Effects of intraspecific hybridisation between two hatchery-reared strains of Atlantic salmon, Salmo salar, on juvenile survival and fitness-related traits
Fisheries Management and Ecology
Atlantic salmon, ﬁtness, hybridization, juveniles, reintroduction, stocking
Intraspecific hybridisation may result in hybrid offspring exhibiting superior (heterosis) or inferior (outbreeding depression) fitness relative to their parental populations. As both have been demonstrated in salmonids, consequences of interbreeding between divergent populations are relevant to their conservation. Atlantic salmon Salmo salar L. were extirpated from Lake Ontario by the late 19th Century due to anthropogenic causes. Multiple allopatric populations of hatchery-reared Atlantic salmon are being stocked in an effort to re-establish a self-sustaining population. This study evaluated whether interbreeding between Sebago Lake (Maine) and LaHave River (Nova Scotia) individuals will result in heterosis or outbreeding depression in juveniles. This was accomplished through full-factorial 2 × 2 mating crosses between the strains and comparing multiple fitness-related traits between the cross types. Hybrid juveniles displayed no signs of outbreeding depression nor heterosis. Further studies on comparative fitness of backcross and F2 hybrids are recommended to assess potential consequences for this and similar restoration efforts.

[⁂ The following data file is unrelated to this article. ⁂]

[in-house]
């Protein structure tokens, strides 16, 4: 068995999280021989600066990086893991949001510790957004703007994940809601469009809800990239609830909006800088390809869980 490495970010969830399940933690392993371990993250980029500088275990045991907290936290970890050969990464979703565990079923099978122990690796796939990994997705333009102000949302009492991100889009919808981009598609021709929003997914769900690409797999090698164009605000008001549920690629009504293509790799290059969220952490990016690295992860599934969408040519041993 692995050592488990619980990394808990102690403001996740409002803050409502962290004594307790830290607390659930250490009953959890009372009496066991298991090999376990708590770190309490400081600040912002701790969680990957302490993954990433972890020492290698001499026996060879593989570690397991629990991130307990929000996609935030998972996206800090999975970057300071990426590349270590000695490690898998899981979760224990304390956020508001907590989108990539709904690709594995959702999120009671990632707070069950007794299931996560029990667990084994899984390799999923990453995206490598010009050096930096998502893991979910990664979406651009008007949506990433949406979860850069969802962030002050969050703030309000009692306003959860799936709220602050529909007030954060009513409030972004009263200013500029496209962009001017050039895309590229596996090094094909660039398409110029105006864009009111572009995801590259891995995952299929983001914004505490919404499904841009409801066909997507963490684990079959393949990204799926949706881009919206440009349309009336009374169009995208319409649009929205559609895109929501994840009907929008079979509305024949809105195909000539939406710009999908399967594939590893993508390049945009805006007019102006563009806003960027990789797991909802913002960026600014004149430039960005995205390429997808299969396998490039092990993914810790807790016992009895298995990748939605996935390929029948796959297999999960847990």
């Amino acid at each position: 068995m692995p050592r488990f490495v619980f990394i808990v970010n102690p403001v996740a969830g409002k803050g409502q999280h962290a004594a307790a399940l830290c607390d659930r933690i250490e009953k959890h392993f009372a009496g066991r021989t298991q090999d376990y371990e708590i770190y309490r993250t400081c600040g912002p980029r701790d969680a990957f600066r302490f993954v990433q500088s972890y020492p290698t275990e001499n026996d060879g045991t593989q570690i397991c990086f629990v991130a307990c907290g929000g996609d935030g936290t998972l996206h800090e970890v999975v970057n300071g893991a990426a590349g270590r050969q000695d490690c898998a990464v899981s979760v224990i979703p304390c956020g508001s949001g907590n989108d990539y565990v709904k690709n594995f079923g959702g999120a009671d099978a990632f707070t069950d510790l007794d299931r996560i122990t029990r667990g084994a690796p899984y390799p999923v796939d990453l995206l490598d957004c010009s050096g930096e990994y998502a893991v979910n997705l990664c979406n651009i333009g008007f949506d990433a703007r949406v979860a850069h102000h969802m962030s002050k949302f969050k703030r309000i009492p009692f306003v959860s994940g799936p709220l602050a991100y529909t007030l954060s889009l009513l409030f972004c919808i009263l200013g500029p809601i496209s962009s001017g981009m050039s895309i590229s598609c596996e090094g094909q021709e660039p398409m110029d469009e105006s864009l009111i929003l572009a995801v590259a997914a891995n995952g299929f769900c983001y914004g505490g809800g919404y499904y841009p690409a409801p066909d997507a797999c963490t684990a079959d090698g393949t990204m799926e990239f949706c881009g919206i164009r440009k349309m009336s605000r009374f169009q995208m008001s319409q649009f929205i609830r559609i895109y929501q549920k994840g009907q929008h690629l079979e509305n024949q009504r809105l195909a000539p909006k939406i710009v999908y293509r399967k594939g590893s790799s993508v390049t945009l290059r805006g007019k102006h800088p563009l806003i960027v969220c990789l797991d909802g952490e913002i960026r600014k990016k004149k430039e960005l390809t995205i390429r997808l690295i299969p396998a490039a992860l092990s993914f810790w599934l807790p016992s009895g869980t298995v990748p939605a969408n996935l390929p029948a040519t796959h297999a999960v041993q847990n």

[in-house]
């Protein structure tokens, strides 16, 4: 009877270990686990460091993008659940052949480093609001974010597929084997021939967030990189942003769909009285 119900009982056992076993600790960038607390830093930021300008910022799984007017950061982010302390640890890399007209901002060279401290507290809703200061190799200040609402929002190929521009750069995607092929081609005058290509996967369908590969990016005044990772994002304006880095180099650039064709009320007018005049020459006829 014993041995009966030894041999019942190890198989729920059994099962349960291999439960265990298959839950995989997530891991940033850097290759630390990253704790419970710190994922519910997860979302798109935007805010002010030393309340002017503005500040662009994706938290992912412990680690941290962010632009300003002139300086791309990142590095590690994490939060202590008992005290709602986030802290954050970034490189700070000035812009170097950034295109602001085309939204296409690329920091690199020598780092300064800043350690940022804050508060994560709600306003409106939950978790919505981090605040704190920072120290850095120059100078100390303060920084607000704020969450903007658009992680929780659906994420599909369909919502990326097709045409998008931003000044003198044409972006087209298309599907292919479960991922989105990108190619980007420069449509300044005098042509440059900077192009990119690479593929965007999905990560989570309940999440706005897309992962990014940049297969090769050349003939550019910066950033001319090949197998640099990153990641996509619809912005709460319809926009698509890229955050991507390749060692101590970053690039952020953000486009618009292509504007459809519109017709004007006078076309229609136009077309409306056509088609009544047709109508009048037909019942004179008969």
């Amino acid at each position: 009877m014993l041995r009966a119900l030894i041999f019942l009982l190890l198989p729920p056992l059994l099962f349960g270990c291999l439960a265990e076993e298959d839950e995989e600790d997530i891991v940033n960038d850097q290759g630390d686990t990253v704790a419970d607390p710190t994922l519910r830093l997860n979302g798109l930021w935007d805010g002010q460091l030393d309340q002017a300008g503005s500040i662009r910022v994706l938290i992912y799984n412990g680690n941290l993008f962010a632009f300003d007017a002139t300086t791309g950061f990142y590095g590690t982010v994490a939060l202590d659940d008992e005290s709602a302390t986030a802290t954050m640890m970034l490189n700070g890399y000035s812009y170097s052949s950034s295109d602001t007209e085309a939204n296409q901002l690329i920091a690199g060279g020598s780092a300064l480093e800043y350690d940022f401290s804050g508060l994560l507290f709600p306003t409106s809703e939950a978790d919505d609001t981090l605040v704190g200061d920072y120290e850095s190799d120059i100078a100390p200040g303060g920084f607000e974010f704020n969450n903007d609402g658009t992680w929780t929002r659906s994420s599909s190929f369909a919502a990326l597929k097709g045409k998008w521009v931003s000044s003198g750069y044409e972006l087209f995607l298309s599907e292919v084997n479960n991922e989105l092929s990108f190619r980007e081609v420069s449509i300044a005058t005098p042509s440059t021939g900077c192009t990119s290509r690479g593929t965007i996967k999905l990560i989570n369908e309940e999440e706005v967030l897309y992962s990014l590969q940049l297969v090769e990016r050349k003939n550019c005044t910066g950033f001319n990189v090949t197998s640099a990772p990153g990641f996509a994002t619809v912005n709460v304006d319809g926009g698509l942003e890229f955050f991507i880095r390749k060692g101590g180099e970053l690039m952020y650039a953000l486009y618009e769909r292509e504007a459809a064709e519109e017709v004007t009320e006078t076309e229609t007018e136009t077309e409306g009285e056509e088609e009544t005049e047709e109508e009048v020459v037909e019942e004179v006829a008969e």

Audet, Chantal L.; Wilson, C. C.; and Pitcher, Trevor E., "Effects of intraspecific hybridisation between two hatchery-reared strains of Atlantic salmon, Salmo salar, on juvenile survival and fitness-related traits" (2017). Fisheries Management and Ecology, 24, 1, 1-9.
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